Welcome to the Schoolroom at the Royal Marsden

Frequently Asked Questions

If a pupil is unable to return to their home school and they are likely to miss school for three weeks or more due to medical reasons, a request can be made for alternative provision possibly in the form of home tuition.

Parents/carers or the home school will need to contact the Education Department at the Local Authority in which the pupil lives as soon as possible to make the arrangements. Documentation from the hospital medical staff may be required to support your request for home tuition.

‘If the pupil’s absence is expected to be for more than 15 days then the local authority is under a duty to ensure that the child receives as normal an education as possible while he or she is absent. The local authority must start arranging the education from the first day that the school has notice of the length of absence.’ (DfE,2013)

 

Who can come to the schoolroom? All patients from Reception to Year 13 are welcome to come to the Schoolroom whenever they are receiving treatment in the hospital as an inpatient or an outpatient. Older pupils are often taught in the Hub area of the Teenage Cancer Trust Ward. We are sorry, but we are not able to teach siblings.
Who runs the schoolroom? Teaching is delivered by Sutton Teaching and Reintegration Service (STARS), a service provided through the London Borough of Sutton, in partnership with the Royal Marsden Hospital. The schoolroom is staffed by a core teaching team, with additional support given by specialist core subject tutors and a music and drama specialist.
When is the schoolroom open? We are open for teaching from 10am to 12pm and from 1pm to 3.30pm every weekday during term-time. The schoolroom may occasionally be closed for training purposes.
Do children and young people have to go to school while in hospital? It is not compulsory for children and young people to attend school whilst receiving treatment in hospital, however, many young people comment on how much they enjoy keeping busy with learning and spending time with peers.
Do pupils have to remain in the schoolroom for a whole session? Pupils can stay for as long as or as little as they like. The teachers would always like them to stay longer but only if they are feeling up to it. For our youngest pupils, we often find one hour of teaching in the morning and afternoon is sufficient.
Will pupils be offered teaching if they have special educational needs? We very much welcome all children and young people in the schoolroom. It is important that parents/carers share any information with us that they feel would help us fully meet their child’s needs.
What happens if a pupil is in isolation or needs to stay in bed? Patients who need to remain in bed or are in isolation and therefore unable to come to the schoolroom will be offered bedside teaching if they are well enough. This will usually be for 30 to 60 minutes a day.
Do parents/carers have to stay with my child while they are at school? We would strongly encourage children to stay at school without an adult, as it benefits them academically and socially to be independent. However, we do recognise that some pupils will initially need the support of a familiar adult, and in this situation, one adult is very welcome to remain with them until they feel confident enough to stay in the schoolroom on their own. We encourage parents/carers where possible to take this time for a little break.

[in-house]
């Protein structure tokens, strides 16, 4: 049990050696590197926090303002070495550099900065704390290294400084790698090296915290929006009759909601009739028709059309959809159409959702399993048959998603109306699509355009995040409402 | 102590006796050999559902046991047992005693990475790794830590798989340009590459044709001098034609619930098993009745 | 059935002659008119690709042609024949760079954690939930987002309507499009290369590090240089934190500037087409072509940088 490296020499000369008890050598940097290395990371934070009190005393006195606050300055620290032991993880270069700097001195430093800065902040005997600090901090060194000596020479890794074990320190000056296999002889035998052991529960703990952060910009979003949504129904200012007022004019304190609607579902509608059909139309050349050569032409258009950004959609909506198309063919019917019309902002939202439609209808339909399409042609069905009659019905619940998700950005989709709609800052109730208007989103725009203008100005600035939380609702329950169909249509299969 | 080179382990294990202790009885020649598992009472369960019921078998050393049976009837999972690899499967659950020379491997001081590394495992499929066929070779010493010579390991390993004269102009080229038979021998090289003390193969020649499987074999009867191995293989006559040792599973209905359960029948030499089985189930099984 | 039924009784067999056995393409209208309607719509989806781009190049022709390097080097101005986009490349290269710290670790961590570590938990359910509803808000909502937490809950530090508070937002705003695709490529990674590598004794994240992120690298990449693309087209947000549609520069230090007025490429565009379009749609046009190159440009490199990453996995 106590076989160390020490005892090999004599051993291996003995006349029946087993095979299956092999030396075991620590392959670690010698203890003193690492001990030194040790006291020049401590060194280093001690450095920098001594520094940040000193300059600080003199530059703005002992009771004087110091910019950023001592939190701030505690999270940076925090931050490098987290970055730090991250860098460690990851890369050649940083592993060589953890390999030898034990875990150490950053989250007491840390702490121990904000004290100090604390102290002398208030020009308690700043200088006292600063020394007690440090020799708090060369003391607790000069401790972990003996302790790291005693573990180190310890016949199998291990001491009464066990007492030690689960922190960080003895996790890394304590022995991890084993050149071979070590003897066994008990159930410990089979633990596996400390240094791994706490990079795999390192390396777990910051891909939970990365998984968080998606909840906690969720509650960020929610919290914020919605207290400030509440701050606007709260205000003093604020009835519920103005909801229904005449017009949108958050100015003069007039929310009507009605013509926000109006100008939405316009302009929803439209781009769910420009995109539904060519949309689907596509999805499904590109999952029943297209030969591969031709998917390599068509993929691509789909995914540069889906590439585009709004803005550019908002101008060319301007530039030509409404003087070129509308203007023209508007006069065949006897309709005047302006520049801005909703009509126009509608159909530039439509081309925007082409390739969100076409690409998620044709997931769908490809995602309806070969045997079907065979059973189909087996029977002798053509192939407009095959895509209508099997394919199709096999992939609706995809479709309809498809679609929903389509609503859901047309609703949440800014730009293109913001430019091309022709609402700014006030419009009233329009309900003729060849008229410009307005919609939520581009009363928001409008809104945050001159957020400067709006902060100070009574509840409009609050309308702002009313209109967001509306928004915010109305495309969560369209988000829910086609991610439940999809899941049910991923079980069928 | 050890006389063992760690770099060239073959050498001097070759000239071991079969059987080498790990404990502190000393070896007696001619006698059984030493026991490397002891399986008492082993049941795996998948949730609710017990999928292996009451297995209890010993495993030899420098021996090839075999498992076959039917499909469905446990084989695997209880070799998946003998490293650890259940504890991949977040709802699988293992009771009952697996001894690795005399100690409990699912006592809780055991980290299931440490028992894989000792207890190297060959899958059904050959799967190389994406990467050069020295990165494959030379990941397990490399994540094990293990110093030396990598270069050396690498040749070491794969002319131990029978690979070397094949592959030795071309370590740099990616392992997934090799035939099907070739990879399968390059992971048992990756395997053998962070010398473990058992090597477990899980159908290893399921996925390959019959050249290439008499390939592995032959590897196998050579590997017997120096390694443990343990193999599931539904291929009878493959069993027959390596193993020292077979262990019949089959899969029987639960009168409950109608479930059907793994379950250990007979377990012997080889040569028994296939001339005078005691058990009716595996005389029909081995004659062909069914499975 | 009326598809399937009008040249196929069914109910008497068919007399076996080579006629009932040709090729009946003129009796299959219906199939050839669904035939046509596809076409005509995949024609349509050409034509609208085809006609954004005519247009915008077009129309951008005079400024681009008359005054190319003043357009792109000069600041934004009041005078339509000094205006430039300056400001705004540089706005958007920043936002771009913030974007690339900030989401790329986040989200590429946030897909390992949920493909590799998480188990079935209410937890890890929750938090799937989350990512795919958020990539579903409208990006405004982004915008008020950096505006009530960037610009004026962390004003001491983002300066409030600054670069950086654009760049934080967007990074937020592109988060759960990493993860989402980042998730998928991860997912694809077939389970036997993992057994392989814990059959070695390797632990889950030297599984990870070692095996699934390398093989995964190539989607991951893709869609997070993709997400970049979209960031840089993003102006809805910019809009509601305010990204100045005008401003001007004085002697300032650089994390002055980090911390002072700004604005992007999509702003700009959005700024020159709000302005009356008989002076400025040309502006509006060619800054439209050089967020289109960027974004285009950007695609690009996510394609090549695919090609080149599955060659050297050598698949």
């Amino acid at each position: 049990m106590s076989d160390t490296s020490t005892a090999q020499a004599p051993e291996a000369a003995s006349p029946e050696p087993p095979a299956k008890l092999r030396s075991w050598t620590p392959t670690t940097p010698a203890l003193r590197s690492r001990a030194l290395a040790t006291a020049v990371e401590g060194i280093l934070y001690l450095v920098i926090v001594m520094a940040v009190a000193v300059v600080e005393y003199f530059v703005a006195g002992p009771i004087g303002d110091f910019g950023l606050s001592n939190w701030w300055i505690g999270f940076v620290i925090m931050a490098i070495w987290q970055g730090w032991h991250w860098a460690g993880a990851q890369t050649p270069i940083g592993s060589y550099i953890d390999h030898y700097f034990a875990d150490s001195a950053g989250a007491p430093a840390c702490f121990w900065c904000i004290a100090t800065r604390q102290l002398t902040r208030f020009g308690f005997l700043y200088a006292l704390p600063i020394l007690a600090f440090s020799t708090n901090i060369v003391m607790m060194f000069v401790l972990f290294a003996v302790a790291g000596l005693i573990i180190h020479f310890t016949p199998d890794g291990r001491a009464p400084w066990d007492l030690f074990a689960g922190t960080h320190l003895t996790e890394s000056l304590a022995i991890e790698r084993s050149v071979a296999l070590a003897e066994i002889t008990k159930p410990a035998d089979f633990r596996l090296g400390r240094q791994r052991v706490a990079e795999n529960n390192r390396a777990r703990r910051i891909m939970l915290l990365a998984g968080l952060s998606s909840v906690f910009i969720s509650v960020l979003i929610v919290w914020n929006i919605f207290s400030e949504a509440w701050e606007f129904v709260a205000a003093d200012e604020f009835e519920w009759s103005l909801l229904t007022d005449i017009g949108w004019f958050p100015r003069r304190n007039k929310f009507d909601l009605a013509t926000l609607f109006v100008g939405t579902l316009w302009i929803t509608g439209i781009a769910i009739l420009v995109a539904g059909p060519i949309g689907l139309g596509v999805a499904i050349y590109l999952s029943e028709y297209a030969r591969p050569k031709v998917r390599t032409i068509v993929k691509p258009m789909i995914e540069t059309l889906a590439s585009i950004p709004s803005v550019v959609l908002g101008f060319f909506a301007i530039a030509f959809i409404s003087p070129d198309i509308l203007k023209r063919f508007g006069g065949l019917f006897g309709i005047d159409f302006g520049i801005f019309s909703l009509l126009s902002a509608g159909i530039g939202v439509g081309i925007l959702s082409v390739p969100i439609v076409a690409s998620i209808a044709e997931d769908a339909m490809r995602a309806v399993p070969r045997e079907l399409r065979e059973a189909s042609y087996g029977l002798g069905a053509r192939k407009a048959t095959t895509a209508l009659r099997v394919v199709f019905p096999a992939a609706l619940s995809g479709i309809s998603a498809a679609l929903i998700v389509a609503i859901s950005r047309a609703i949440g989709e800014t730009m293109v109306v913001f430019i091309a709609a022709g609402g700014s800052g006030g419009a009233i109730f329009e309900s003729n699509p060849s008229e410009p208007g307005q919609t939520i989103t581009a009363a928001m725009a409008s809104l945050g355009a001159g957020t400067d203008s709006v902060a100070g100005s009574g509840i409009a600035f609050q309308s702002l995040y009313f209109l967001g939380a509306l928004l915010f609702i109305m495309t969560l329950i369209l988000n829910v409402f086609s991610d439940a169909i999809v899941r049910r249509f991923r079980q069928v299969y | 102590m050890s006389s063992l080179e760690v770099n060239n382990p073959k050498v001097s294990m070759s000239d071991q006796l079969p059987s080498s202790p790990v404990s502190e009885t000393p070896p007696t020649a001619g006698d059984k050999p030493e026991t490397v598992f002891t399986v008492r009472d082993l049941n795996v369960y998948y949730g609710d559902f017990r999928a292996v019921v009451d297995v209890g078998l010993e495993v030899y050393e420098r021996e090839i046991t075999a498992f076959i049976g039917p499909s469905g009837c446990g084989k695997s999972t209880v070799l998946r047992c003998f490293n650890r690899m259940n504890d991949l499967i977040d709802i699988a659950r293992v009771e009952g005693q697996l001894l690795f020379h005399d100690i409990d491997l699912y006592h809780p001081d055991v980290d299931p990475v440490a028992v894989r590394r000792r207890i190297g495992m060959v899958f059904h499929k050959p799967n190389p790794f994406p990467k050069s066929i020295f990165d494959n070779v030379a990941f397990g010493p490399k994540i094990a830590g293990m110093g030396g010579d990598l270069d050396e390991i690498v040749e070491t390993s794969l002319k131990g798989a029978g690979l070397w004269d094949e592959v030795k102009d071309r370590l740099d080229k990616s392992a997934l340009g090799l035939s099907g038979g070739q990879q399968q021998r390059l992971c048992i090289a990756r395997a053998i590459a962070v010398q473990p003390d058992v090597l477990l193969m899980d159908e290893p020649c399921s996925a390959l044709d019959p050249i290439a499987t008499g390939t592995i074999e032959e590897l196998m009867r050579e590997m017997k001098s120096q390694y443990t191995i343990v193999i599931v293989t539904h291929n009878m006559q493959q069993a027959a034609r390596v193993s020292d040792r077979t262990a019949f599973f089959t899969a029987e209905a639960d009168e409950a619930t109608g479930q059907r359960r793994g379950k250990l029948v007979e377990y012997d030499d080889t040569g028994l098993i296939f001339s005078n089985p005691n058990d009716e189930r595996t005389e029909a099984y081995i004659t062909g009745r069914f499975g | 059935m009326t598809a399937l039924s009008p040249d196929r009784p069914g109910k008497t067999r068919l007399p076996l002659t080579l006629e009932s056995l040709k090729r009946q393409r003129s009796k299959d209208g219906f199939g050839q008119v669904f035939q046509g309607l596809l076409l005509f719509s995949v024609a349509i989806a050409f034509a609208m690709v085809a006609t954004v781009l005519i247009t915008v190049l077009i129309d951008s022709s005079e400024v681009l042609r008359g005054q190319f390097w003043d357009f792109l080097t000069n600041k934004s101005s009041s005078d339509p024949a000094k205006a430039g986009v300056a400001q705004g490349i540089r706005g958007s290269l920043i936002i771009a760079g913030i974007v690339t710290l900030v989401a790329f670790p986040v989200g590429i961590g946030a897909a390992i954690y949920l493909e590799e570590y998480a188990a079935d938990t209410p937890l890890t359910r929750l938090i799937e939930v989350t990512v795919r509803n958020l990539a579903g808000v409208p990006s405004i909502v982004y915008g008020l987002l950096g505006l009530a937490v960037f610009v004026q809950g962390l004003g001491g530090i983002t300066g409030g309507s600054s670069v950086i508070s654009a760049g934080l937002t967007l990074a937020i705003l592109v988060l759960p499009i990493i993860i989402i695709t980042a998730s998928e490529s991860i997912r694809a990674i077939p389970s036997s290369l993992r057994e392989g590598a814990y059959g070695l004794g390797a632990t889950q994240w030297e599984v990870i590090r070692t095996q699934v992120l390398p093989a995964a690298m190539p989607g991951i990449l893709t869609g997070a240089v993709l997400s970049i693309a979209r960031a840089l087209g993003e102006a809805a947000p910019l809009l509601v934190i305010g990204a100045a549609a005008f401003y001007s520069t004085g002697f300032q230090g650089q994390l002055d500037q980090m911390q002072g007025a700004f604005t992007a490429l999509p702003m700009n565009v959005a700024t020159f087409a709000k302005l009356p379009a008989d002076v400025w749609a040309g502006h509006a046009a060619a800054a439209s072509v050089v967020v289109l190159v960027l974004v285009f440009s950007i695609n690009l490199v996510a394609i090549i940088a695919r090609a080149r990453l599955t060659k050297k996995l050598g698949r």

Are the doctors and nurses allowed into the schoolroom? Absolutely! We fully understand that a pupil’s medical needs take priority and the doctors and nurses are very accustomed to coming and finding pupils in the schoolroom.
Can drip stands be brought into the schoolroom? Children often come to school with a drip stand, and we are very happy to accommodate this. If possible we ask that the batteries on the machines are well charged before pupils come to school, as this can make it a little easier to manage in the space.
What happens if a pupil has an exam to sit when they are in hospital? We are able to arrange for pupils to sit public examinations (e.g. GCSEs and A-Levels) on the ward if necessary. If it is felt this might be necessary parents/carers should make contact with the schoolroom and home school so that any access arrangements can be applied for in advance of the exam.
Who is responsible for education of pupils while they are unwell? A child’s education ultimately remains the responsibility of their home school and of the local authority in which they live. Children and young people should remain on roll throughout their treatment, even if they are not able to attend for extended periods of time. They should be enrolled into a primary/secondary school as normal, even if they will not be able to attend the school immediately, as this will give them access to alternative educational provision and support.

With permission, we will contact home schools for information about a pupil’s learning, and to advise them of ways that they can support pupils during and after their treatment. We will often encourage home schools to send work as many pupils are keen to be doing the same as their peers and it helps us to ensure they are as academically prepared as possible to return confidently to their home school. We advise all schools to make an application for home tuition, which is provided by your local authority. Although we encourage all pupils to return to mainstream education as quickly as possible, this also gives them the option of tutoring at home if and when this is needed.